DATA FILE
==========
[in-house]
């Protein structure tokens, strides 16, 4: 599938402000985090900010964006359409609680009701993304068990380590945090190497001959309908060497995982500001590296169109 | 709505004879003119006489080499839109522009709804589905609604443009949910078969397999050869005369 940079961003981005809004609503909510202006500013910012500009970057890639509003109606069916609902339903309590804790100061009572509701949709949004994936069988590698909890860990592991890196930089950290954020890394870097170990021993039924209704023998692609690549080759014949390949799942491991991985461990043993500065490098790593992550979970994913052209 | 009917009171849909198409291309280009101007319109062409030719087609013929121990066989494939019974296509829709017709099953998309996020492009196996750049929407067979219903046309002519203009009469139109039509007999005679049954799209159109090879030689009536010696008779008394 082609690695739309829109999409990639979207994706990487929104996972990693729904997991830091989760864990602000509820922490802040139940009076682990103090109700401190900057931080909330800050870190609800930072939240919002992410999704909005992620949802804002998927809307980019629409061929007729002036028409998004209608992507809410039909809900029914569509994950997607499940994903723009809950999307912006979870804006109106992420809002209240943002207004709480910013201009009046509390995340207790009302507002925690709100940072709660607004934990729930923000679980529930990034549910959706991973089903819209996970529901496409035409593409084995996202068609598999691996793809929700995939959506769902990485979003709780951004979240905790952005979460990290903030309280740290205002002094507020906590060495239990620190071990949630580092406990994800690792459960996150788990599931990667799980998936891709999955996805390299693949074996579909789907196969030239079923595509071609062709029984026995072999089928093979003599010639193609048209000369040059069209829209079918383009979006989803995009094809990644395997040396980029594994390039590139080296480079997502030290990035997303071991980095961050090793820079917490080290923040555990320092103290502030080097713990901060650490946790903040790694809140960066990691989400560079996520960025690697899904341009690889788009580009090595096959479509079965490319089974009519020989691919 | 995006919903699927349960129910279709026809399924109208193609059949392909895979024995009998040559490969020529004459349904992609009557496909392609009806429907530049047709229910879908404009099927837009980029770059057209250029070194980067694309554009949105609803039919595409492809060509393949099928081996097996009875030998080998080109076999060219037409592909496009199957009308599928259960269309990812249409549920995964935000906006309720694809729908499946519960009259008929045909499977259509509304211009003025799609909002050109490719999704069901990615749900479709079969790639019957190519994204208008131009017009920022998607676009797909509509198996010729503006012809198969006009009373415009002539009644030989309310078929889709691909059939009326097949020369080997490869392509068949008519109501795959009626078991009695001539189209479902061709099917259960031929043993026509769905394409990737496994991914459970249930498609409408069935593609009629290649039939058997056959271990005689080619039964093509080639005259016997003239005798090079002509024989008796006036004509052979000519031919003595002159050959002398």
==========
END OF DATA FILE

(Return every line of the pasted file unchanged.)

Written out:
[in-house]
């Protein structure tokens, strides 16, 4: 599938402000985090900010964006359409609680009701993304068990380590945090190497001959309908060497995982500001590296169109 | 709505004879003119006489080499839109522009709804589905609604443009949910078969397999050869005369 940079961003981005809004609503909510202006500013910012500009970057890639509003109606069916609902339903309590804790100061009572509701949709949004994936069988590698909890860990592991890196930089950290954020890394870097170990021993039924209704023998692609690549080759014949390949799942491991991985461990043993500065490098790593992550979970994913052209 | 009917009171849909198409291309280009101007319109062409030719087609013929121990066989494939019974296509829709017709099953998309996020492009196996750049929407067979219903046309002519203009009469139109039509007999005679049954799209159109090879030689009536010696008779008394 082609690695739309829109999409990639979207994706990487929104996972990693729904997991830091989760864990602000509820922490802040139940009076682990103090109700401190900057931080909330800050870190609800930072939240919002992410999704909005992620949802804002998927809307980019629409061929007729002036028409998004209608992507809410039909809900029914569509994950997607499940994903723009809950999307912006979870804006109106992420809002209240943002207004709480910013201009009046509390995340207790009302507002925690709100940072709660607004934990729930923000679980529930990034549910959706991973089903819209996970529901496409035409593409084995996202068609598999691996793809929700995939959506769902990485979003709780951004979240905790952005979460990290903030309280740290205002002094507020906590060495239990620190071990949630580092406990994800690792459960996150788990599931990667799980998936891709999955996805390299693949074996579909789907196969030239079923595509071609062709029984026995072999089928093979003599010639193609048209000369040059069209829209079918383009979006989803995009094809990644395997040396980029594994390039590139080296480079997502030290990035997303071991980095961050090793820079917490080290923040555990320092103290502030080097713990901060650490946790903040790694809140960066990691989400560079996520960025690697899904341009690889788009580009090595096959479509079965490319089974009519020989691919 | 995006919903699927349960129910279709026809399924109208193609059949392909895979024995009998040559490969020529004459349904992609009557496909392609009806429907530049047709229910879908404009099927837009980029770059057209250029070194980067694309554009949105609803039919595409492809060509393949099928081996097996009875030998080998080109076999060219037409592909496009199957009308599928259960269309990812249409549920995964935000906006309720694809729908499946519960009259008929045909499977259509509304211009003025799609909002050109490719999704069901990615749900479709079969790639019957190519994204208008131009017009920022998607676009797909509509198996010729503006012809198969006009009373415009002539009644030989309310078929889709691909059939009326097949020369080997490869392509068949008519109501795959009626078991009695001539189209479902061709099917259960031929043993026509769905394409990737496994991914459970249930498609409408069935593609009629290649039939058997056959271990005689080619039964093509080639005259016997003239005798090079002509024989008796006036004509052979000519031919003595002159050959002398």